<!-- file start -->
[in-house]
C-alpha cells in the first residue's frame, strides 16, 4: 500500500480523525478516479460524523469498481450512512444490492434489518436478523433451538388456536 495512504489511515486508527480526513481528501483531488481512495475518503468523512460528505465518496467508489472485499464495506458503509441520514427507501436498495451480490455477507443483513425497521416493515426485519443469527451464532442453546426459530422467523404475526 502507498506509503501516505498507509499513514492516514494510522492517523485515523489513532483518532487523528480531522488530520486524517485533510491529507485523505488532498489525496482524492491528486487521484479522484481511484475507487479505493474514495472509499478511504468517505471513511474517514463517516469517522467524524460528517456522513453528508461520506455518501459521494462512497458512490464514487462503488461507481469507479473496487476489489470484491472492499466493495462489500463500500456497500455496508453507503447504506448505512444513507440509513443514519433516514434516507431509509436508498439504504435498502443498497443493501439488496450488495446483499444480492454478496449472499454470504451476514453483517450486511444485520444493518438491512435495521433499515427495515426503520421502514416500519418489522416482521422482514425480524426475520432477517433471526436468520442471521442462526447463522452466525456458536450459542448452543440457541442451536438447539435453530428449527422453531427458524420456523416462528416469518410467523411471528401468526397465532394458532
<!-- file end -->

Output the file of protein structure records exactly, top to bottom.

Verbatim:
[in-house]
C-alpha cells in the first residue's frame, strides 16, 4: 500500500480523525478516479460524523469498481450512512444490492434489518436478523433451538388456536 495512504489511515486508527480526513481528501483531488481512495475518503468523512460528505465518496467508489472485499464495506458503509441520514427507501436498495451480490455477507443483513425497521416493515426485519443469527451464532442453546426459530422467523404475526 502507498506509503501516505498507509499513514492516514494510522492517523485515523489513532483518532487523528480531522488530520486524517485533510491529507485523505488532498489525496482524492491528486487521484479522484481511484475507487479505493474514495472509499478511504468517505471513511474517514463517516469517522467524524460528517456522513453528508461520506455518501459521494462512497458512490464514487462503488461507481469507479473496487476489489470484491472492499466493495462489500463500500456497500455496508453507503447504506448505512444513507440509513443514519433516514434516507431509509436508498439504504435498502443498497443493501439488496450488495446483499444480492454478496449472499454470504451476514453483517450486511444485520444493518438491512435495521433499515427495515426503520421502514416500519418489522416482521422482514425480524426475520432477517433471526436468520442471521442462526447463522452466525456458536450459542448452543440457541442451536438447539435453530428449527422453531427458524420456523416462528416469518410467523411471528401468526397465532394458532